- Directive 94/63/EC on the control of volatile organic compound (VOC) emissions resulting from the storage of petrol and its distribution from terminals to service stations [Official Journal L 365 of 31.12.1994] provides that the Commission must consider extending the scope of the Directive to include the loading and unloading of ships;
- Regulation (EC) No 2037/2000 on substances that deplete the ozone layer bans the marketing and use of ozone-depleting substances in the EU;
- The Clean Air for Europe (CAFE) Programme tackles all sources of atmospheric emissions;
- The sixth Environment Action Programme: one of the objectives of 6EAP is to achieve levels of air quality that do not have unacceptable effects on human health and the environment, and to stabilise greenhouse gases emissions in order to prevent unnatural variations of the earth's climate.
In recent years, economic instruments have been introduced in some countries and ports around the world to encourage ships to reduce their atmospheric emissions. These include differential taxes on marine fuels, differentiated port and fairway dues, and differentiated tonnage taxes.
Strategy objectives and actions
The objectives of the strategy are:
- to reduce ships' emissions of SO2 where they contribute to critical loads for acidification being exceeded, and where they affect local air quality;
- to reduce ships' emissions of NOx where they contribute to critical loads for acidification and eutrophication being exceeded, and build-ups of ground-level ozone which affect health and the environment;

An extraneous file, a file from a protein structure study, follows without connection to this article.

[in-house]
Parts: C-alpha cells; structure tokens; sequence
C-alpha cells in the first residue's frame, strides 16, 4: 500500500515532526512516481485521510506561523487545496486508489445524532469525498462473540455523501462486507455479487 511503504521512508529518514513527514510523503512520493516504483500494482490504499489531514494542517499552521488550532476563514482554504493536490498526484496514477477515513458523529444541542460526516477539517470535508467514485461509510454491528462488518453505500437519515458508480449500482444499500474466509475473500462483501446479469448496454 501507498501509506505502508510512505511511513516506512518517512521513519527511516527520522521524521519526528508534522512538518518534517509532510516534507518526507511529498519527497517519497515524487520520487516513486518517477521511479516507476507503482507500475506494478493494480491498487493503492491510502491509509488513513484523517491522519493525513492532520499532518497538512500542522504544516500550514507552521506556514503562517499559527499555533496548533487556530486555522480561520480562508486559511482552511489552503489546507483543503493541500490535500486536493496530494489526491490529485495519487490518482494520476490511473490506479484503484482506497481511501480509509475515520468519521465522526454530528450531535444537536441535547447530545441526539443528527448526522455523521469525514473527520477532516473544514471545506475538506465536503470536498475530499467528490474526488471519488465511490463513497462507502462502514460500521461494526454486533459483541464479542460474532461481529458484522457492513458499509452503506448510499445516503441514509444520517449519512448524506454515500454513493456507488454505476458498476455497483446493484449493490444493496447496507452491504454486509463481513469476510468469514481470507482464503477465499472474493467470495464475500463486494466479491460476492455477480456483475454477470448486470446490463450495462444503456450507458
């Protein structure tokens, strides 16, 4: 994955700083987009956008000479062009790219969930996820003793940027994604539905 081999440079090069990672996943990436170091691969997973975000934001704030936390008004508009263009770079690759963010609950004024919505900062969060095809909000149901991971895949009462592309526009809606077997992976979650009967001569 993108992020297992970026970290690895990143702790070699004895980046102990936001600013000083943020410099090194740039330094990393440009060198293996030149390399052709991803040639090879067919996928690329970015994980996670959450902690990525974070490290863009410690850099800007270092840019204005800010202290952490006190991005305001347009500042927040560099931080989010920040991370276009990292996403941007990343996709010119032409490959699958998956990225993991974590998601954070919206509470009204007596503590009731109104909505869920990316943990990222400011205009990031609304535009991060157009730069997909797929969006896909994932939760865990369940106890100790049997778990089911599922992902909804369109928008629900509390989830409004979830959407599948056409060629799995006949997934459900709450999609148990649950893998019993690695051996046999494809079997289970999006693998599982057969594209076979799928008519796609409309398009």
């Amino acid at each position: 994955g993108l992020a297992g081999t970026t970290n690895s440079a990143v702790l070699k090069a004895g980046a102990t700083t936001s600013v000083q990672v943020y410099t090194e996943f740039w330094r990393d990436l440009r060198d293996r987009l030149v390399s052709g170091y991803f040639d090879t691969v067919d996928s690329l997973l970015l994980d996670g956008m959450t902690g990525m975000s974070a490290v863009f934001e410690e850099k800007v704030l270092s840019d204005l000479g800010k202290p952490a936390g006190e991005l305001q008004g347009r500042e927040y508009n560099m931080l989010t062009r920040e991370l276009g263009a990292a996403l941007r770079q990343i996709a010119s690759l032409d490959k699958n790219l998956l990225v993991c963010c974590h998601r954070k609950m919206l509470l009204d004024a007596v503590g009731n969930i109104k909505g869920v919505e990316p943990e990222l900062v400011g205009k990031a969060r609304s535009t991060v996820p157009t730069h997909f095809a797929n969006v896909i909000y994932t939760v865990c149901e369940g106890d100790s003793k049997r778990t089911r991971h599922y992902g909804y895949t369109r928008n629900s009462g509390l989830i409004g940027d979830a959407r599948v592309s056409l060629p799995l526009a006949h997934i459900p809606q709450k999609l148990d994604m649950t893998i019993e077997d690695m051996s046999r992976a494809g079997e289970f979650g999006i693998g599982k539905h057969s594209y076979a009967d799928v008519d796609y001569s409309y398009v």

- to reduce ships' emissions of primary particles where these affect local air quality;
- to reduce ships' emissions of VOCs where these contribute to build-ups of ground-level ozone which affect health and the environment;
- to reduce ships' emissions of CO2;
- to eliminate emissions of ozone-depleting substances from all ships operating in EU waters.
The communication outlines a number of actions to achieve these objectives, including:
- coordinating the positions of EU Member States within the International Maritime Organisation (IMO) to press for tougher measures to reduce ship emissions. The entry into force of MARPOL Annex VI setting regulations for the prevention of air pollution from ships is a fundamental aspect of the strategy;
- adopting the proposal for a Directive amending Directive 1999/32/EC to limit the sulphur content of marine fuels (see Related acts below);
- amending Directive 97/68/EC on NOx and PM emissions standards from non-road engines;
- if the IMO has not proposed tighter international standards by 2007, to bring forward a proposal to reduce NOx emissions from seagoing vessels;
- to remove, by 2010, the exemption which permits the use of halon on board existing cargo ships operating in EU waters;
- although measures are not needed at the moment, to re-examine the possibility of proposing legislation in future to reduce VOC emissions from ship-loading;
- to examine the use of a set of economic instruments providing incentives to reduce ships' atmospheric emissions beyond regulatory requirements;
- to launch a charging regime on the basis of ships' environmental performance to benefit the least damaging;
- to fund research into low-emission ship technologies;
- to organise conferences on best practice in the field of ship emission reduction technologies.